From penguin helper to fully trained EMT
Helping out when he took his daughters to St John Ambulance cadets has led one Thames man into a valuable volunteer role in the community.
Shane Deverill, 46, is a drainlayer with a difference - he is also a fully qualified Emergency Medical Technician which means he can take an ambulance out on his own and deal with any emergency situation which may come his way.
He said a little over four years ago he decided, after taking the girls to cadets for two years, to do a first aid course as it might be useful for work.
‘‘I went home with a volunteer pack as I had signed up for observer shifts,’’ he said.
Daughters Stacey, 18, and Larissa, 15, started out as cadets going from Penguins to Gold cadets over the years. Stacey was named District Cadet of the Year 2017 and has her Grand Prior Award.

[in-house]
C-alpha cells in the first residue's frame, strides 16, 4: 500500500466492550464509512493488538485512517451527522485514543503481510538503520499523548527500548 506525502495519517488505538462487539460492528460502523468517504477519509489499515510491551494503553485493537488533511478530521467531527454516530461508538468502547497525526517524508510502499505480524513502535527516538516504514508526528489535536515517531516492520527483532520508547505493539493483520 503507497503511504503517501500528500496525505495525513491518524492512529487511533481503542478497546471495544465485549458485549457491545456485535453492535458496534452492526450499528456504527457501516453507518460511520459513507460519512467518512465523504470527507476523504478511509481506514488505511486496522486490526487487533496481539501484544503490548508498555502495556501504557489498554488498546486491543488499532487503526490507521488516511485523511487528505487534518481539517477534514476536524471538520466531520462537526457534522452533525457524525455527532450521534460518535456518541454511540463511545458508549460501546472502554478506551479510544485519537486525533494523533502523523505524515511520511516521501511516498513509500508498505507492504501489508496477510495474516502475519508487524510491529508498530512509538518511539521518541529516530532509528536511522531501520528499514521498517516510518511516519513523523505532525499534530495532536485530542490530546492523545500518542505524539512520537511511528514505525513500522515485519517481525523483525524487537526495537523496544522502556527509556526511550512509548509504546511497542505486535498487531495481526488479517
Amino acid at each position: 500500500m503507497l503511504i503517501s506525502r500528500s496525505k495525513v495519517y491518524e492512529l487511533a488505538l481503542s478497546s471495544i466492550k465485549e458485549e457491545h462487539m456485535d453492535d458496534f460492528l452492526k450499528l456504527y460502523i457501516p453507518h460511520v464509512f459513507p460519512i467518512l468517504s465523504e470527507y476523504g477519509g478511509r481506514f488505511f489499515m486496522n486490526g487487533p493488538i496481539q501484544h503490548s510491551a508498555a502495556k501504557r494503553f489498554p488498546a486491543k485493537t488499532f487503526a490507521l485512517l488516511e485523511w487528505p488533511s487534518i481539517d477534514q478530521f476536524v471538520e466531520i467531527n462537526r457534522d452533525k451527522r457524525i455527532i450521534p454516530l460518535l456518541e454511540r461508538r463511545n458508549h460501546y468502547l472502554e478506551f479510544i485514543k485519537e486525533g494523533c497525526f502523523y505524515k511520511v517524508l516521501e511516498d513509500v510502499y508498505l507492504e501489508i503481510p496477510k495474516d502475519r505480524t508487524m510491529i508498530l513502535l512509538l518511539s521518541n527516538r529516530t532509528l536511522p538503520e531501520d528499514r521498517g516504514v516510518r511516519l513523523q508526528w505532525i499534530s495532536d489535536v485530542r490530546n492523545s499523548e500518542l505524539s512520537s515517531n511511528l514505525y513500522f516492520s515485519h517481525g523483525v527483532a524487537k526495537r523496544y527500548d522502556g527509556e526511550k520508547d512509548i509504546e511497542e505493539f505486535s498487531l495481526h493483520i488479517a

Shane said the Grand Prior was the only award which could transfer through the ranks to adult volunteer.
‘‘Stacey had to decide at 18 whether to leave St John or transfer to become an adult member. She is now a Youth Leader and First Responder and will be going to AUT next year to study para-medicine and obtain a Bachelor of Health, a three-year course,’’ he said.
‘‘Larissa is a Gold cadet and working towards her Grand Prior Award,’’ he said.
‘‘My journey has been a wonderful experience. It may sound like a cliche but to know you have made a difference to someone in a time of need is a good feeling.’’
Shane went from observer to First Responder after being taught the skills for each stage by St John in six months. He was then approached by the manager at Thames St John and asked if he wanted to do the National Diploma In Ambulance Practice.
He said he went home and had discussions with the family as it was a two-year commitment.
‘‘My wife Sharon, who provides the support behind the scenes for all of us, and I talked it over and I am now an Emergency Medical Technician,’’ he said.
He said this was a stage he will stay at for a while as the step between EMT and Paramedic is huge.
He said anyone thinking about volunteering for St John should give it a go.
‘‘It does not need to be a huge commitment, two 12-hour shifts per month helping at events, or on the desk or out with the ambos. Every little bit helps so don’t be put off trying,’’ he said.